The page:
The ability of its initiators to respond to its needs is also of critical importance. Current paper focuses on empowerment as a tool for developing health promotion schemes. Empowerment is a concept related to various activities; in the healthcare sector empowerment reflects the support provided to individuals so that they can act independently for improving their health. The aspects of empowerment, as used in general and in particular in the healthcare sector are presented below; emphasis is given on the theoretical approaches used for explaining the involvement of empowerment in the healthcare sector. It is proved that empowerment can be viable in health promotion but only if certain conditions exist; the internal and external environment of each case and the ability of the medical staff involved in the relevant schemes are quite important for ensuring the success of empowerment in the specific field. The differentiations identified in the interpretation of empowerment in health promotion can be considered as justified, taking into consideration the significant differences that can be identified in healthcare settings worldwide, as this issue is analytically explained below.
2. Meaning of empowerment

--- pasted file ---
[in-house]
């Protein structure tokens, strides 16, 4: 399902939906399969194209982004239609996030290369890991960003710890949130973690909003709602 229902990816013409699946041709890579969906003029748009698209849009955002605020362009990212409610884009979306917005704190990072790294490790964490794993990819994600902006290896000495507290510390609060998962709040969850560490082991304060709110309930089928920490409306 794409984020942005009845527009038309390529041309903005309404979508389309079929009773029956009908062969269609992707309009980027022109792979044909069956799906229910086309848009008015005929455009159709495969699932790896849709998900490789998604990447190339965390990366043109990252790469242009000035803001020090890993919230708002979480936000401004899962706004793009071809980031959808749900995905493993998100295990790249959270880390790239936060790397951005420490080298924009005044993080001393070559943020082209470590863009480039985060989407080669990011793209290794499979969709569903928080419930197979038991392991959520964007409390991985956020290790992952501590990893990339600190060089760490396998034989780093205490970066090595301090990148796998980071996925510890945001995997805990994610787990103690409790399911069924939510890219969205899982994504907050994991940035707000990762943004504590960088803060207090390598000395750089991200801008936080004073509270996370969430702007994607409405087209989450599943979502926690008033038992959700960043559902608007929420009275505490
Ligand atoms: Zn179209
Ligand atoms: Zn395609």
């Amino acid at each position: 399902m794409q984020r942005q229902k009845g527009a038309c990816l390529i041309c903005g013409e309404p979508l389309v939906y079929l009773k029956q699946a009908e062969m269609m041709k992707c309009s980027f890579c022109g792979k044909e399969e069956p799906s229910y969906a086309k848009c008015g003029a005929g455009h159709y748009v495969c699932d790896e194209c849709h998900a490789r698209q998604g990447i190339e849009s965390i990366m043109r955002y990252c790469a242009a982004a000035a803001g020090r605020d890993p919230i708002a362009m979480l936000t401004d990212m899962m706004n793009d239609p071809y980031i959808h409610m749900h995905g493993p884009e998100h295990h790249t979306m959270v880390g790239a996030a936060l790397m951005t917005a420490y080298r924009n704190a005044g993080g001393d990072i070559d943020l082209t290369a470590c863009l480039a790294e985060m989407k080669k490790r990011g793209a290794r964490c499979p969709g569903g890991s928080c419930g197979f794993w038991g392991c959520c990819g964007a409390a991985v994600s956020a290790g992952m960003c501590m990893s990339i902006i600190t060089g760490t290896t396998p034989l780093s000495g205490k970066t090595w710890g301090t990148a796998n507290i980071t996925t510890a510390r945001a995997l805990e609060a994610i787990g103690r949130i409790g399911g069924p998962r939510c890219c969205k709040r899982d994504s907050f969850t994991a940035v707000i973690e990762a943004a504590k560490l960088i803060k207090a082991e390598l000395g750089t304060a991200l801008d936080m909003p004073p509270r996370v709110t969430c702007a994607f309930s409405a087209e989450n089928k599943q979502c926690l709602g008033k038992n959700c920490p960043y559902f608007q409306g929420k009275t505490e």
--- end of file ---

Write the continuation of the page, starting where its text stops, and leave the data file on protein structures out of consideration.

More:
In order to understand the role of empowerment in health promotion, it would be necessary to refer primarily to the context of empowerment, i.e. its characteristics and mission, as identified in various social areas. Then, its use in health promotion could be evaluated taking into consideration the needs of the specific sector, as identified in healthcare settings worldwide. In accordance with Ginnodo (1997) the development of an accurate definition on empowerment is a challenging task. The reason is that the specific concept is extremely generic, having the ability to incorporate a wide range of roles and activities. In a broad explanation of this term, the following definition could be given: empowerment is ‘to provide with the means and opportunity to make decisions and take actions which directly affect the customer’ (Ginnodo 1997, p.33). Based on the above definition, the following key characteristics of empowerment should be highlighted: empowerment needs to be provided, in other words, it cannot be assumed as existing. Rather it should be clearly given, under the terms that it can be used appropriately, meaning the skills and the capabilities of the person who is provided with empowerment (Barry et al. 2006). In any case, the discretion provided through empowerment is rather limited. In accordance with Ginnodo (1997) empowerment is differentiated from ‘dumping and anarchy’ (Ginnodo 1997, p.34). This means that empowerment needs to be based on specific rules/ suggestions which will be ordered without discriminating – always under the terms that the ‘empowered’ is able to understand and follow the particular orders. On the other hand, the elements and the requirements of empowerment can be differentiated across social and business activities; in business, the term empowerment is considered as a key tool for increasing motivation and self-confidence of employees (Quinn et al. 1998). From this point of view, in business area, empowerment is related to concepts and initiatives as organizational supervision, criteria of reward and job design (Quinn et al. 1998). Indeed, when empowerment needs to be evaluated as an element of the business environment, emphasis should be given to the following issue: at what level empowerment has actually promoted self-efficacy across the organization. At this point, the skills of the manager can be also revealed taking into consideration the tasks allocated to employees – under the terms that the goals set need to be achievable, based on the skills of each employee